Any aspiring city councillor in Vancouver must understand there are three key stakeholder groups that fundamentally represent the power within the city. They are the real estate developers, the public sector unions and city staff. I refer to it as Vancouver’s power axis.
The success of any administration will depend upon its ability to manage relationships with all three.
City staff, some of whom are being driven to exhaustion preparing thousand-page council packages in the final months of the Vision regime, are bracing themselves for the political upheaval that is almost certainly coming after the election in October.
With so many incumbents not running again, what can we expect from the next council? Will the Vancouver District Labour Council’s backroom negotiating help get its pro-union slate elected? Will Tides Canada proxies be pulling the levers at city hall? Will the NPA regain power after a decade in the political wilderness? Or will it be “none of the above”?
For staff, it means planning ahead for any of these scenarios post-election. It can be a heartburn-inducing time for the civil service, determining where the political winds will blow this fall.
Former mayor Philip Owen once waxed to me — a full decade out of office — about how to get things done at city hall.
“You have to follow the process,” he said. “For public policy to succeed. you need to get buy-in from staff, citizens and your business community. There are no shortcuts.”
If you are too impatient to get that “buy-in” from the civil service, you can start firing them as Vision Vancouver did in its purge of the senior management team after taking office. Vision’s shift away from a non-partisan public service to one more aligned with the political aims of the mayor and council has had long-term ramifications for staff morale.
After ousting Judy Rogers mere days after his swearing in, Gregor Robertson filled the city manager position with Penny Ballem, who previously answered to then Premier Gordon Campbell as deputy minister of health. With Ballem in charge, a long string of the city’s senior managers — including some of its most promising emerging leaders such as deputy city manager Jody Andrews — were either sent packing or left of their own accord.
In the coveted number two spot, the deputy city manager position was filled by a hand-picked Vision appointee named Sadhu Johnston, freshly transplanted from his time at Chicago city hall under Mayor Richard Daley.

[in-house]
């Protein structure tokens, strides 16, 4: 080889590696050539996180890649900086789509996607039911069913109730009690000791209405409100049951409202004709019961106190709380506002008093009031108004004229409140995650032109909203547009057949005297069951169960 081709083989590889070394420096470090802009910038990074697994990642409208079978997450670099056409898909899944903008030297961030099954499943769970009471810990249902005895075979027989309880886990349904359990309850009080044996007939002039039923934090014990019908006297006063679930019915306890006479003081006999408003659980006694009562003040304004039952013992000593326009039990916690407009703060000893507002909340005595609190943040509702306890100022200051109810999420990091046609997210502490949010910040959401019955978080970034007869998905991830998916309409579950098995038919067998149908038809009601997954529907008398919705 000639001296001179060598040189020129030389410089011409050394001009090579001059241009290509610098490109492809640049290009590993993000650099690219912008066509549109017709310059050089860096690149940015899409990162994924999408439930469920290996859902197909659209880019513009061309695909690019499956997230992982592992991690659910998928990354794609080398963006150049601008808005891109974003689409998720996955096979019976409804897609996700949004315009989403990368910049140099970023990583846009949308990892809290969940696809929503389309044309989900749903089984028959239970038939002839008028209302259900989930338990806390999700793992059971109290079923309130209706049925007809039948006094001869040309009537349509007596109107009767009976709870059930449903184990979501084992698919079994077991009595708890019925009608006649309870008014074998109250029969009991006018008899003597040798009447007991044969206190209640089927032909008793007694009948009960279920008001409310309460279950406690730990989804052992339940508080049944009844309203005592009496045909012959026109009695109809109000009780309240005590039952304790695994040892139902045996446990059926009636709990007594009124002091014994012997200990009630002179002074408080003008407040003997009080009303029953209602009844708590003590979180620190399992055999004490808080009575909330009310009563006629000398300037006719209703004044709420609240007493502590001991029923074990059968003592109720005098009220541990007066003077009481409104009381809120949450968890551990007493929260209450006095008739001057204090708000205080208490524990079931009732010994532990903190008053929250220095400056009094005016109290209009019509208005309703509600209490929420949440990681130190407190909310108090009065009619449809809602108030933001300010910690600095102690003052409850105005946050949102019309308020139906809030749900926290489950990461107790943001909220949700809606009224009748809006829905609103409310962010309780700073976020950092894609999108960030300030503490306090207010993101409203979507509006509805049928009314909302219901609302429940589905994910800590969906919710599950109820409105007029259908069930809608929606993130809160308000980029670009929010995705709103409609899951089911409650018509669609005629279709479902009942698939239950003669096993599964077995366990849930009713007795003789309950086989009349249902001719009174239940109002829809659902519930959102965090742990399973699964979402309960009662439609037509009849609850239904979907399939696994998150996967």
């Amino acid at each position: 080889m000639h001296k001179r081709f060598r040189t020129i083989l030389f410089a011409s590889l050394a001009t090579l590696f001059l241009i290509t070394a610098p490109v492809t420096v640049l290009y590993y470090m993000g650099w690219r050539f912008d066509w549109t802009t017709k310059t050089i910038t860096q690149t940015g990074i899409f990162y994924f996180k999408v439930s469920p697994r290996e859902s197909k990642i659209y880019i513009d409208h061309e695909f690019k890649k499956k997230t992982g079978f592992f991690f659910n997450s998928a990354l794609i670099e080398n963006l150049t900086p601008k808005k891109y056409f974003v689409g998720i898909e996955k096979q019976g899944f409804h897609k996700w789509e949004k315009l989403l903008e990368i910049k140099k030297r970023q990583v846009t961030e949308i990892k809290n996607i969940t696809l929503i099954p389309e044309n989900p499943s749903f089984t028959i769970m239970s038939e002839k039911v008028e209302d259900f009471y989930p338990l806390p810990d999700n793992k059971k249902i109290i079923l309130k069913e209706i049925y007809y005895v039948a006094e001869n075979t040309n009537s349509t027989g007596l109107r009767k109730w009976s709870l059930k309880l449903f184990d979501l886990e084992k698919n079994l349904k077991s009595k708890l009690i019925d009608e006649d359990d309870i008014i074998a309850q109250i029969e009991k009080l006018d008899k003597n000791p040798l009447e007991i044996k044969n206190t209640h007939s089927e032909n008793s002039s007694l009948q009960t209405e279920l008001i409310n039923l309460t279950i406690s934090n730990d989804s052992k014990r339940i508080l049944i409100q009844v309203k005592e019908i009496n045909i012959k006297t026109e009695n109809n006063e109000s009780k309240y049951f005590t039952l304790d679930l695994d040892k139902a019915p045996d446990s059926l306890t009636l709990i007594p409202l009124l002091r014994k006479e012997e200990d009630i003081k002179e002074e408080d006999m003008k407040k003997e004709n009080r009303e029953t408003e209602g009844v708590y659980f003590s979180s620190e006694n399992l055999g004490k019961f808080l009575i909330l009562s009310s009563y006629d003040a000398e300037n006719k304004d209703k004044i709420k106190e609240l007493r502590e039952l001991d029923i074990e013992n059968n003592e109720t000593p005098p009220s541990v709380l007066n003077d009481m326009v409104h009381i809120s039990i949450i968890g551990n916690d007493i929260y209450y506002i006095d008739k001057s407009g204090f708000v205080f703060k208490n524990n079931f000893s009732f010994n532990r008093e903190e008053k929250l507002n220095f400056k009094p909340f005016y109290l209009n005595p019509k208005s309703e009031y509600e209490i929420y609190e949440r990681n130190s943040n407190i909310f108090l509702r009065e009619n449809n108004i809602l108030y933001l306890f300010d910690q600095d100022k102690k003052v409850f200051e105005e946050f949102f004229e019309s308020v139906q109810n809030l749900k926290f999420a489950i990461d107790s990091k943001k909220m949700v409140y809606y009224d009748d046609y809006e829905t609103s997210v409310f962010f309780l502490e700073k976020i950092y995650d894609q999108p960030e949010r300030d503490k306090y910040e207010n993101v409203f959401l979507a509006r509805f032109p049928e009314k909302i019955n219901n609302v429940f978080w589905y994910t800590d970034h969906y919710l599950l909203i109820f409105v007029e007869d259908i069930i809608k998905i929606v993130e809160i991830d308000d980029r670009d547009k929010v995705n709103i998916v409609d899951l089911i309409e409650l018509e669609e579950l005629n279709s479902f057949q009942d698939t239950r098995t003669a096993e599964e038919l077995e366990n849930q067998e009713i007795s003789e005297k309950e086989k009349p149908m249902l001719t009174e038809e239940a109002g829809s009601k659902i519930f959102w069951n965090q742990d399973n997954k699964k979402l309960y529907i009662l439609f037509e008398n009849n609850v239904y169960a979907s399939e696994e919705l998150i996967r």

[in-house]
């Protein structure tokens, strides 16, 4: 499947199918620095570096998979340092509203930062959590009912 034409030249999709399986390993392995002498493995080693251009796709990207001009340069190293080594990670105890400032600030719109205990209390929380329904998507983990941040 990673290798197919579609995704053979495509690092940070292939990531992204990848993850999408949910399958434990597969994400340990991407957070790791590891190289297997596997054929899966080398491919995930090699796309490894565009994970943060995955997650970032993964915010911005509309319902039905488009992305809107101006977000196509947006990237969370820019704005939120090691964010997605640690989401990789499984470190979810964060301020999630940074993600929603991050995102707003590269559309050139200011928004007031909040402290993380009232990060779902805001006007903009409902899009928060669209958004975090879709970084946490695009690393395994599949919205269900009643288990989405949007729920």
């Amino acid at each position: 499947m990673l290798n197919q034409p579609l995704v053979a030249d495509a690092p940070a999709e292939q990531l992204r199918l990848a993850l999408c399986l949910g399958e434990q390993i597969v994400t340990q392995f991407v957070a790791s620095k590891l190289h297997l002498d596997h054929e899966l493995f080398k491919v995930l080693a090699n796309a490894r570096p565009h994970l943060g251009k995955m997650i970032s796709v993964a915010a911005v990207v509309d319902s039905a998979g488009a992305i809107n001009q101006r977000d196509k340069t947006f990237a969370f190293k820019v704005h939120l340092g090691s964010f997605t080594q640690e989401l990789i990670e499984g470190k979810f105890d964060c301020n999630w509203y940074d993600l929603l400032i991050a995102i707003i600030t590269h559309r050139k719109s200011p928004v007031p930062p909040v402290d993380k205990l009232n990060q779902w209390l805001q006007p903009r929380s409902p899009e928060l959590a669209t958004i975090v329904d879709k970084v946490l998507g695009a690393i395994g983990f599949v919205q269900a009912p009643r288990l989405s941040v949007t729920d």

Johnston would come to be seen as Robertson’s enabler in the public service. Like the mayor, he is an ardent environmentalist and actively involved in issues such as the opposition to more frequent oil tanker shipments in Burrard Inlet and raising awareness on sea level rise. He even has a noteworthy personal connection to Robertson — Johnston married his wife Manda on Cortes Island at the Hollyhock retreat before taking his post at the city.
Robertson is a Cortes Island property owner, as well as a former board director at Hollyhock.
Johnston would eventually succeed Ballem, who was also ultimately fired by Robertson. By all accounts, Johnston is well-liked by rank and file members of the public service, as well as by council. Where Ballem was a disruptive force, Johnston has brought relative stability to the hall.
One can only guess at how Johnston, as well as other general managers within the bureaucracy, will adapt to shifting priorities under the next council. However, future administrations would be wise to forgo sacking senior managers as Vision did, and thereby signal their support for keeping party politics separate from municipal administration.
Thanks to demographics and a myriad of global forces, what the public expects from local governments is being shaken up.
The City of Vancouver’s future success will therefore hinge upon having a highly functioning civil service.
Staff have plenty to do responding to the city’s aging population, transportation gridlock and the ballooning price of housing and energy. They should also be tasked with exploring innovations, such as using smartphone apps to optimize permitting backlogs that are frustrating citizens and driving up costs.
Let’s hope the next council firmly grasps the need to support city staff.